03 September 2011
Director General Joel Villanueva of the Technical Education and Skills Development Authority (TESDA) has made a strong pitch to corporations to revive and strengthen their apprenticeship programs and hire qualified trainees as part of their workforce.
Villanueva told employers during the 1st Central Luzon Industry Forum recently held at the Clark Freeport Zone that government programs such as TESDA's Enterprise-Based Training (EBT) are in place and provide firms effective ways of hiring the workers they need from those they have previously trained.
"The Enterprise-Based Training through the apprenticeship program involves learning the skills the practical way, at the workplace," Villanueva said at the 1st Central Luzon Industry Forum held recently at the Clark Freeport Zone.
"For example, one learns baking by working with, observing and imitating an experienced baker or tutor," he added.
The TESDA chief said there is a need to push apprenticeship program "because it has always been proven that the best place to acquire skills is in the workplace."
Formal apprenticeship has fallen by the wayside as a method for training future workers as can be gauged by the number of companies that are at present actively engage in it.
In Central Luzon, he said, there are more than 3,600 companies and industries, but only 39 are linked with TESDA in the implementation of enterprise-based training and on-the-job training.
Villanueva rallied the region to lead the way in implementing the EBT being one of the country's industrial hubs, which has a high demand for technical vocational workers.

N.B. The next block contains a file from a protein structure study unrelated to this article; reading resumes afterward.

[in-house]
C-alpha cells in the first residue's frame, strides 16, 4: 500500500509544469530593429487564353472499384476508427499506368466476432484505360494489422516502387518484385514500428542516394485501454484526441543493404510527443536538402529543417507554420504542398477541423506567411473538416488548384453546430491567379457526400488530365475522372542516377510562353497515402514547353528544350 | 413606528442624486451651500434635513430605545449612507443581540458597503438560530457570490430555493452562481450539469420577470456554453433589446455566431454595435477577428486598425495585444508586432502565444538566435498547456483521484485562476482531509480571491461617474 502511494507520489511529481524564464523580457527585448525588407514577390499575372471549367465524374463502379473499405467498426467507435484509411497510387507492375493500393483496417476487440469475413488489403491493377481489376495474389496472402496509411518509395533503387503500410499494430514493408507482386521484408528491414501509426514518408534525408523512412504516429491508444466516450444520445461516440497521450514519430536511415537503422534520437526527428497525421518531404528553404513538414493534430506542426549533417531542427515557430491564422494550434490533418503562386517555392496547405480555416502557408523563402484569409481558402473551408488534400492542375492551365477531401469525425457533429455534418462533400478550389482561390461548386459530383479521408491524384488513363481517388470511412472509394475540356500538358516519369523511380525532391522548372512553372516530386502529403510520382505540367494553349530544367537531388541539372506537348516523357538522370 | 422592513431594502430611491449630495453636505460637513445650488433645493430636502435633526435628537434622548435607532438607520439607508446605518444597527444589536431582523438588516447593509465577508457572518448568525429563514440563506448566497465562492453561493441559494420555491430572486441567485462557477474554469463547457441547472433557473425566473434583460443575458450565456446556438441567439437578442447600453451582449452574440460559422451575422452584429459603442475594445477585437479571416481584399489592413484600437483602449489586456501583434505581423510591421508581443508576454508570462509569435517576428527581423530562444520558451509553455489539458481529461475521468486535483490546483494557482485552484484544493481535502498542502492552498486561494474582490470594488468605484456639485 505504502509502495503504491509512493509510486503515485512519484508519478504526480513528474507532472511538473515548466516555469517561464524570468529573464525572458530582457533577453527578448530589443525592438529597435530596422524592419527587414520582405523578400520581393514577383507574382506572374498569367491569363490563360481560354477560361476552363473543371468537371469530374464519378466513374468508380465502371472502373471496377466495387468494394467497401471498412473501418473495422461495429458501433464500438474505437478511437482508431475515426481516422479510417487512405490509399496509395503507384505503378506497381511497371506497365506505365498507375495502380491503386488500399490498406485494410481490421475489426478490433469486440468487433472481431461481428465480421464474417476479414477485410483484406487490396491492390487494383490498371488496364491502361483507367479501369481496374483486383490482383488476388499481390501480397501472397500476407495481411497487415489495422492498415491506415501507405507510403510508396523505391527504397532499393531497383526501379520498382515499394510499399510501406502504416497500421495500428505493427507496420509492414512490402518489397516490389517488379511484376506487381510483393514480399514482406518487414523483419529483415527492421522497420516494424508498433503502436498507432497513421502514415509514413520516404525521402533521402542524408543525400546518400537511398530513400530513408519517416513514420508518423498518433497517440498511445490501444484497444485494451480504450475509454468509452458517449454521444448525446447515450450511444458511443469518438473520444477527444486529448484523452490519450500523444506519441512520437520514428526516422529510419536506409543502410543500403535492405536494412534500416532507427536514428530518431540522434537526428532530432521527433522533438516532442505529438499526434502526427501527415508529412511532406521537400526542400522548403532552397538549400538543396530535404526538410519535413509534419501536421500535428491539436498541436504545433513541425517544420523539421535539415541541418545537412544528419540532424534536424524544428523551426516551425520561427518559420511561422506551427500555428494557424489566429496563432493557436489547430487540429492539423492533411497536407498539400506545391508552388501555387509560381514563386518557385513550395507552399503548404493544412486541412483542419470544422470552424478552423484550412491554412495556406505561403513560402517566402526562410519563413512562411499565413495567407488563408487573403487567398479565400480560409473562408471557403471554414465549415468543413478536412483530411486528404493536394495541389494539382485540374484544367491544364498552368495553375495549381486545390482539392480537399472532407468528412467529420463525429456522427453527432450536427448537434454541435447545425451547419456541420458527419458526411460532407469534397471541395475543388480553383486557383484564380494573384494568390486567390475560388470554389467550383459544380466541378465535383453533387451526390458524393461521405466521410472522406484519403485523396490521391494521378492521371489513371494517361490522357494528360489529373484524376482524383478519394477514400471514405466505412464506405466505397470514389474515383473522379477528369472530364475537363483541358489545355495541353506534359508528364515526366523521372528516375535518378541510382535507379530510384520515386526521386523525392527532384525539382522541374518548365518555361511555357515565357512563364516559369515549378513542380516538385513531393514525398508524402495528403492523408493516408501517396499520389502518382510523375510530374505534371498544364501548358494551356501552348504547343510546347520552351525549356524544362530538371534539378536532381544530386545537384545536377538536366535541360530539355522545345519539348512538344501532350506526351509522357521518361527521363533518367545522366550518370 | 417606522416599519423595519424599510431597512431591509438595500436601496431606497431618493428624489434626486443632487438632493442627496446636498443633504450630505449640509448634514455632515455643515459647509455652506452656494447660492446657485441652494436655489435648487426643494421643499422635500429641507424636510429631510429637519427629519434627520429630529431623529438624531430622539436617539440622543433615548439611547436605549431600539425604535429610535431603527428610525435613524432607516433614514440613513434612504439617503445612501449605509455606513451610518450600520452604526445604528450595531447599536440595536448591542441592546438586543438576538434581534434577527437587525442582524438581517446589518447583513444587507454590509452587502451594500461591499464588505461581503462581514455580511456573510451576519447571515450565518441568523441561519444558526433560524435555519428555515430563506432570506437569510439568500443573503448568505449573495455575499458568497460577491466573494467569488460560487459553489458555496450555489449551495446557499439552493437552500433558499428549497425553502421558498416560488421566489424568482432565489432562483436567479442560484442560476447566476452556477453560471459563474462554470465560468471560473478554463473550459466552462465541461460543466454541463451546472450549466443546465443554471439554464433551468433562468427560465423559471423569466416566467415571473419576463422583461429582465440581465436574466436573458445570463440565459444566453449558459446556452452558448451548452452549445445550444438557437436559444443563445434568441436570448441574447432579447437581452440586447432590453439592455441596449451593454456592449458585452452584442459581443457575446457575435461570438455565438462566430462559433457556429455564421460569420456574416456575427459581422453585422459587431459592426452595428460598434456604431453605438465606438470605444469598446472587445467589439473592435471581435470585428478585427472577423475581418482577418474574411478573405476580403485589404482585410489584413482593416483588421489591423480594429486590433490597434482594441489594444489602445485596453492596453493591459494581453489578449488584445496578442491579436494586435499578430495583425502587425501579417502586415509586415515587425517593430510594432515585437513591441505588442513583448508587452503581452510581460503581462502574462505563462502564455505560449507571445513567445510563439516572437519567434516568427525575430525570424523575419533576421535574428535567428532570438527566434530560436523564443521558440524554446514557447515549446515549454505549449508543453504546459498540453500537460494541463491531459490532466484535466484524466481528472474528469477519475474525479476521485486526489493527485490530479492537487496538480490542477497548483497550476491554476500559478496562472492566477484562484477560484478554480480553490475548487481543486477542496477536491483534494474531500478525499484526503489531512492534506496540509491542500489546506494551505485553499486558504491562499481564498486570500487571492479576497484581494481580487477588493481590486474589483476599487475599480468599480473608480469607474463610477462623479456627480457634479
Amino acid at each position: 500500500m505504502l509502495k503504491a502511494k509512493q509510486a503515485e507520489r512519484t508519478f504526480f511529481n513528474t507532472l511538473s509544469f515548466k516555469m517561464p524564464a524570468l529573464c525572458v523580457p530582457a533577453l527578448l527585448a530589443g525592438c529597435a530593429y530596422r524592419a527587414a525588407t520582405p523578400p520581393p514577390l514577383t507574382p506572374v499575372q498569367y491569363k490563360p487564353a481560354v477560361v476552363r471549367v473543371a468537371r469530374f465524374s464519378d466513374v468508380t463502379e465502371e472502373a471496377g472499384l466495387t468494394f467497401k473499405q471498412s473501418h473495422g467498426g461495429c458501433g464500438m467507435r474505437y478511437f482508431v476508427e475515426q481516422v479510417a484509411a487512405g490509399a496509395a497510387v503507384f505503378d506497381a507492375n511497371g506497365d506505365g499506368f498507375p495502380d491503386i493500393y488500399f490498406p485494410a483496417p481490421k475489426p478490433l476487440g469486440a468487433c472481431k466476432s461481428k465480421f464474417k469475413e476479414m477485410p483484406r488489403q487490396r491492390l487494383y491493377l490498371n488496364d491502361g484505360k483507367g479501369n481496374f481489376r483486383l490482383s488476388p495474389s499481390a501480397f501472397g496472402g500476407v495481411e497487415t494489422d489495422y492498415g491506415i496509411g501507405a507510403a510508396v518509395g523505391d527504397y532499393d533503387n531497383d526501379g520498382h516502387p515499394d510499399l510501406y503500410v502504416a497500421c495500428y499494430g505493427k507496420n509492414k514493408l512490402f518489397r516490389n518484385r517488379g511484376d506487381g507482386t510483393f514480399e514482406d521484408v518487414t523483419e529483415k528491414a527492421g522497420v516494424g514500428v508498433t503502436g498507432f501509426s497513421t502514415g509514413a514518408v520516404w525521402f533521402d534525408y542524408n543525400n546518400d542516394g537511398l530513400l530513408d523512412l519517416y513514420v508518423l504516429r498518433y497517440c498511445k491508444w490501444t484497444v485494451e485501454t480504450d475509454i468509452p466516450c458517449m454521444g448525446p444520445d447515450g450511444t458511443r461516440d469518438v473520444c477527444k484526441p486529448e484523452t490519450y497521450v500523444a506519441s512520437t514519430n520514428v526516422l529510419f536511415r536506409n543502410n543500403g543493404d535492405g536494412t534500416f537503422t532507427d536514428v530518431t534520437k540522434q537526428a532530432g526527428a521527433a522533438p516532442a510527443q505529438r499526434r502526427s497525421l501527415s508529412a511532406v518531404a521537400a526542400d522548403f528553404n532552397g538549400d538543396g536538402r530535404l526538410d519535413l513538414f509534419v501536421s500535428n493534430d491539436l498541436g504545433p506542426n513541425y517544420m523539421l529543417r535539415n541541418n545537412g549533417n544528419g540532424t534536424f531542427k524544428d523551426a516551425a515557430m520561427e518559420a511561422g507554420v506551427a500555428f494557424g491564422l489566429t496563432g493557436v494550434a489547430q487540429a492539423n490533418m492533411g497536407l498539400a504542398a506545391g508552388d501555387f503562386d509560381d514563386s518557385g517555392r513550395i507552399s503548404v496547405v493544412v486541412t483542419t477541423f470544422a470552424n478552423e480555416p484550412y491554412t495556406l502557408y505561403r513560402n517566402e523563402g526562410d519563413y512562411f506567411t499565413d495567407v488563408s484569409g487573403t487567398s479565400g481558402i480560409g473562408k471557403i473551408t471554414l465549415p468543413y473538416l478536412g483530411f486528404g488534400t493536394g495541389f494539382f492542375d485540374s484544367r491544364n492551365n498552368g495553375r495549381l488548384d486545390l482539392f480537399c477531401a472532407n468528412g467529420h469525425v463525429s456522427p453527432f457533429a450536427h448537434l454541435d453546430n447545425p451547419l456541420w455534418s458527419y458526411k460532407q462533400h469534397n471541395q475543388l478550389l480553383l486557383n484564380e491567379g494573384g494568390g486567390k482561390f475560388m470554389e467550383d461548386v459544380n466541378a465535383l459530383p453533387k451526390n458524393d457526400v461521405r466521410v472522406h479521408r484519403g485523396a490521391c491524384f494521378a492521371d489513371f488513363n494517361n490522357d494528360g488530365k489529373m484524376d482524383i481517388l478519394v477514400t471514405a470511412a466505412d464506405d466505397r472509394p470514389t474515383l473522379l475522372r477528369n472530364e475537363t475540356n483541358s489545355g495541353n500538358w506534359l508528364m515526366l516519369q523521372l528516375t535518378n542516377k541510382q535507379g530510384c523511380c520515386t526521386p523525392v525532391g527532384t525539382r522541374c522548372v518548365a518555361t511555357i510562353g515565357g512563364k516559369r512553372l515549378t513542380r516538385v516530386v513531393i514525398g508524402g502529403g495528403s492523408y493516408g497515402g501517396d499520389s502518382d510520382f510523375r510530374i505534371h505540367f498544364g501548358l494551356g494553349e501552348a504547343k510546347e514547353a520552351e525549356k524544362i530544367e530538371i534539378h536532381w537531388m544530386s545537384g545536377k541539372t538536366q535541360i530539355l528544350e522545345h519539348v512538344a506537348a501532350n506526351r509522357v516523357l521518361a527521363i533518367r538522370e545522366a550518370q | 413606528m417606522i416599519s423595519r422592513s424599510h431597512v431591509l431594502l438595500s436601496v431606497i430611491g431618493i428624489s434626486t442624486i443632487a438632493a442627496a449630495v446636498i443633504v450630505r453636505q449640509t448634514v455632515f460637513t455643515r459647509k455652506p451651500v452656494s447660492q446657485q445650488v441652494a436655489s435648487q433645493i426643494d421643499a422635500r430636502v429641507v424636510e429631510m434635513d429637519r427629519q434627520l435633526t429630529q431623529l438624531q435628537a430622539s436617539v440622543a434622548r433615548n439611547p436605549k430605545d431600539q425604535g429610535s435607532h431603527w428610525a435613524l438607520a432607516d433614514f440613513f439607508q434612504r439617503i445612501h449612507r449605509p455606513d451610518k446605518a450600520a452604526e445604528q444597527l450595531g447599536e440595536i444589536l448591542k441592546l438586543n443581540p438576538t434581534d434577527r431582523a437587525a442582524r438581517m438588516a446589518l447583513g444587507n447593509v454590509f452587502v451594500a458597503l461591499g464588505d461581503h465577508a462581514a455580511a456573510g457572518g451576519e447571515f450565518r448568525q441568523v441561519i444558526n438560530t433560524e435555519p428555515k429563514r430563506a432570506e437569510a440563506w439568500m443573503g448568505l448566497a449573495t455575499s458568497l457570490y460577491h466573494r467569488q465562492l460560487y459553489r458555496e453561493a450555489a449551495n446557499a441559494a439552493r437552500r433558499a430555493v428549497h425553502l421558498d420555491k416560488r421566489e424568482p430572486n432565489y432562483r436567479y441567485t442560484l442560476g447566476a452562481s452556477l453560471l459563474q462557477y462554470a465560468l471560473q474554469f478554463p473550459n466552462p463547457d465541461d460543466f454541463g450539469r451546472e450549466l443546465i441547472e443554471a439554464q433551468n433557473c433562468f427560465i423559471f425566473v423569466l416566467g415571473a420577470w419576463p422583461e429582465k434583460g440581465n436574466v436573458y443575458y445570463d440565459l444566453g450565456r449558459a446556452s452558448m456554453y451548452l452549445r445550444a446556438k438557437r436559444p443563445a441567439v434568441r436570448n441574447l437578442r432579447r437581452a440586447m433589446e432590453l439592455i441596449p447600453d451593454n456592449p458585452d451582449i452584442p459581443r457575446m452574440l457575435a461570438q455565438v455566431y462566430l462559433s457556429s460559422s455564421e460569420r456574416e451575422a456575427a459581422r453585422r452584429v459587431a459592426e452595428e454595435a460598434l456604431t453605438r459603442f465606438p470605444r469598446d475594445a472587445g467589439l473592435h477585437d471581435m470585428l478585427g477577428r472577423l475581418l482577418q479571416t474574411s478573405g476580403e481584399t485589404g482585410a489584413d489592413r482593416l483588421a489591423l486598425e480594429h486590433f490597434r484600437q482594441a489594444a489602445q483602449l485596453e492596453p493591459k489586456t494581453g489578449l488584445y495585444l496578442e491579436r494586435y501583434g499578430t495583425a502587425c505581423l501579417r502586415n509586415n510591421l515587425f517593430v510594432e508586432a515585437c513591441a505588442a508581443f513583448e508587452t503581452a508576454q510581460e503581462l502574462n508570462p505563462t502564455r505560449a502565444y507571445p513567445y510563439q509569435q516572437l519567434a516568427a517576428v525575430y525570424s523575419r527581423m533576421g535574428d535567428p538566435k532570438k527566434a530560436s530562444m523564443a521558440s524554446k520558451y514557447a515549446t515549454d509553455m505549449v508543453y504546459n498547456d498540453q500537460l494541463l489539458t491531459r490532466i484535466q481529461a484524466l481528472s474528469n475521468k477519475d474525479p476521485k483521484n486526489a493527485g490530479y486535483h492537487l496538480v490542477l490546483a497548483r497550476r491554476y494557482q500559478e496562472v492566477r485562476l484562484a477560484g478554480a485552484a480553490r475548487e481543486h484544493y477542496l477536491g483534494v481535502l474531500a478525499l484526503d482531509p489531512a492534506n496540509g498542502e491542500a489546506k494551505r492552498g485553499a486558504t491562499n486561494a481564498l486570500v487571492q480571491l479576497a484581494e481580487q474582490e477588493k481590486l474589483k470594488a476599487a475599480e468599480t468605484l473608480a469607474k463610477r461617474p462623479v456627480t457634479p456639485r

Strengthening and expanding the implementation of the EBT is one of the main thrusts of TESDA under the new administration.
The EBT program reinforces the adoption of an industry-led manpower development strategy to improve productivity and product quality, and enhance trainees’ employability with emphasis on work ethics development.
The EBT is implemented through various modalities; the apprenticeship and learnership programs (AP/LP), dual training system/dualized training program (DTS/DTP) and on-the-job training (OJT) program.
Institutionalized through the enactment of Republic Act 7686 in 1994, the DTS is an instructional delivery system of technical and vocational education and training that combines in-plant and in-school training, based on a training plan designed and implemented by accredited dual system agricultural, industrial and business establishments.
On the other hand, the DTP is a transitory phased implementation strategy of the Dual Training System where one or two of the five elements of the DTS as defined in RA 7686 are introduced over a given time.
The OJT Program/Practicum has become an integral part of the curriculum of the technical vocational programs where students are exposed to actual operations and hands on training in selected companies.
Villanueva said these training schemes while enhancing the partnership between the industry and technical vocational education training providers also ensures a steady supply of best job-fit and ready workforce.
"The DTS has been tested and proven to be an effective training-modality in other regions, specifically in Region 4A, to address the perennial problem on labor-skills mismatch," he said.
"By adopting the standards of the company in hiring workers, level of technology, equipment and facilities, schools can purposively produce trainees and consequently, workers that are genuinely employable," the TESDA chief said.
Ensuring employment to skilled workers after the training, he said, is a good poverty-reducing strategy because trainees become self-reliant and productive as they are able to help their families.
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